Typography for the web is very similar to typography for print in that use of a grid structure, appropriate spacing for readability, and typeface selection are all relevant and important. There are key differences, such as the ability to kern, some limitations on font selection, and standard sizes and spacing.
Anatomy of Type by Ian Yates
In his tutorial video, Yates explains some basics of typography and shows how they relate to web typography. His general guidelines are as follows:
- Good rule of thumb for line height is 1 ½ times size of text (about 150%)
- Good rule of thumb for line width is 2 to 3 alphabets long, or 52-78 characters (target 66)
He explains that kerning isn’t easy to deal with on the web. CSS3 will allow you to turn ligatures on or off to help with kerning issues, which if used, is usually most practical for a heading.
A Closer Look:
Technical Web Typography: Guidelines and Techniques by Harry Roberts
Using research and proven methods, Roberts’ lengthy and informative article describes how to achieve clean and aligned typography through the rigid use of the 960 grid. His step-by-step demonstration gives a clear picture of how to adjust each type element to align both vertically down the page as well as aligning to a baseline grid by manipulating line height, margin, padding, and indent. I didn’t realize this type of precision was possible on the web, but I can see how it would make a visual impact. With his technical approach, you can calculate the appropriate line height based on a desired number (the “magic number”) and the size of the type.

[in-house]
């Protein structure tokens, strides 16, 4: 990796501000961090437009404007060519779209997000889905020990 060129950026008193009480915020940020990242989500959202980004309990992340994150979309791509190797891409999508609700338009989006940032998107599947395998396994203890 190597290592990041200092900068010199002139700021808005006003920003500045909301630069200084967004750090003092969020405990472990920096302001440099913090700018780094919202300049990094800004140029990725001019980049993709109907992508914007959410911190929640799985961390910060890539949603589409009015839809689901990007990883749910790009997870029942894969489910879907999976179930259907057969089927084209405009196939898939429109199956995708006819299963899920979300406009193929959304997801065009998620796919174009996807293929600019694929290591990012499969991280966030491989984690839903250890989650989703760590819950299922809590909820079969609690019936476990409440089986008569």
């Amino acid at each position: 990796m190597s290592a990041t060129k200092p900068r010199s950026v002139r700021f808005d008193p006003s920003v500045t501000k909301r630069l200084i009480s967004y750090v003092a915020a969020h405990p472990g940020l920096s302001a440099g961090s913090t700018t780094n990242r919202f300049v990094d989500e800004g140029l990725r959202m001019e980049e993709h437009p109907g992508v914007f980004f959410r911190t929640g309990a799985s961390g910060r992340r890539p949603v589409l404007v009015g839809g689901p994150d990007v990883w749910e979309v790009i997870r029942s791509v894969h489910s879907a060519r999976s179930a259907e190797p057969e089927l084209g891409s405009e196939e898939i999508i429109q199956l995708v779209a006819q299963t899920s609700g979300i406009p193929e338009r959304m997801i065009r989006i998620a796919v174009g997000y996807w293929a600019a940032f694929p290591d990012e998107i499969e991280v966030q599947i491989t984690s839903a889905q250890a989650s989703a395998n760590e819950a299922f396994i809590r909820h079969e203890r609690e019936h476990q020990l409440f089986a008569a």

Some of his key tips for web typography:
- Ideal size for type on the web is 16 pixels
- For a longer line width, use slightly greater leading
- For a shorter line width, use slightly smaller leading
- Left-align, ragged right is usually best
On the Horizon:
10 Web Typography Trends to Watch in 2012 by Jason Cranford Teague
Teague highlights some web typography trends that he views as gaining popularity, such as:
- Use of larger fonts for body copy
- Keeping contrast in mind by considering audience
- More negative space for balance
- Styling fonts with shadows or letterpress effects
- Adjusting the weight of type for emphasis
- Slab serif and handwriting typefaces
- @font-face CSS3 rule allows for more diverse font selection